News / Science & Technology

New Internet Name Rule Opens Door to Huge Changes

A man works on a computer at an internet cafe in Beijing, China. (file photo)
A man works on a computer at an internet cafe in Beijing, China. (file photo)

The regulatory body that oversees Internet domain names has agreed to end restrictions on suffixes for site names, a change that will dramatically increase the number of possible site names while opening up new branding opportunities for companies, cities and others.  

Currently, Internet site owners are limited to a handful of suffixes, such as dot.com, dot.org or dot.gov.

But starting in January registrants will be able to invent their own suffixes.  

Major companies are expected to create suffixes with their own names. Japanese electronics giant, Canon, has already said it plans to apply for rights to use domain names ending with dot-canon.  The German capital city, Berlin, has reportedly expressed interest in a dot.berlin suffix. Other suffixes could help organize the Internet by language, geography or industry.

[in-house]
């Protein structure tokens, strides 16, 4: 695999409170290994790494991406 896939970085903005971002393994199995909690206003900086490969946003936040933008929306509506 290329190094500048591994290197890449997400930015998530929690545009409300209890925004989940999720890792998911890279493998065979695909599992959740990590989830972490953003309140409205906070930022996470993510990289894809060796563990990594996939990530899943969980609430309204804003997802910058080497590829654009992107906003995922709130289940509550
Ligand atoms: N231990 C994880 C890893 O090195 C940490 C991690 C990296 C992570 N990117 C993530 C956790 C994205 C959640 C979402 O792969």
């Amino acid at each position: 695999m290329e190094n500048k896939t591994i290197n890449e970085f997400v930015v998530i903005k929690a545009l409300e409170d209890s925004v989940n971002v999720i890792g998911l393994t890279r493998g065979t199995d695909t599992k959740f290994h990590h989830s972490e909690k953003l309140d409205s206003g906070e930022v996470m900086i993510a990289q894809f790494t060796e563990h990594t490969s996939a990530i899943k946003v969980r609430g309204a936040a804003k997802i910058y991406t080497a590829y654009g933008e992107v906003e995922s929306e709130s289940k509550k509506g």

The change was overwhelmingly approved Monday in Singapore in a vote of the Internet Corporation for Assigned Names and Numbers, or ICANN.

The Los Angeles-based non-profit organization is expected to begin taking applications for the new names on January 12.

Brad White, ICANN's director of global media affairs, says opening the Internet address system will have far-reaching social and commercial impact.

"It will afford a possibility for innovation, creativity, branding, marketing.  We can't fully predict the impact that this change will have, but we know it will have tremendous impact, in much the same way that nobody could predict social media. Nobody could predict the popularity of Skype. No one could predict the popularity of Facebook or Twitter. What we have done is removed a barrier to innovation," says White.

There are currently 22 generic top-level domains, also known as gTLDs.  Dot.com, dot.org and dot.info are a few examples. There are also about 250 country-level domains like dot.uk for Britain or dot.cn for China.

Several hundred new gTLDs are expected to come into existence under the new system.

In addition to the interest of big corporate brands, organizations such as cities or other communities are expected to apply. However, with an initial price tag of $185,000 for each application, none but the richest individuals can be expected to seek their own personal domains.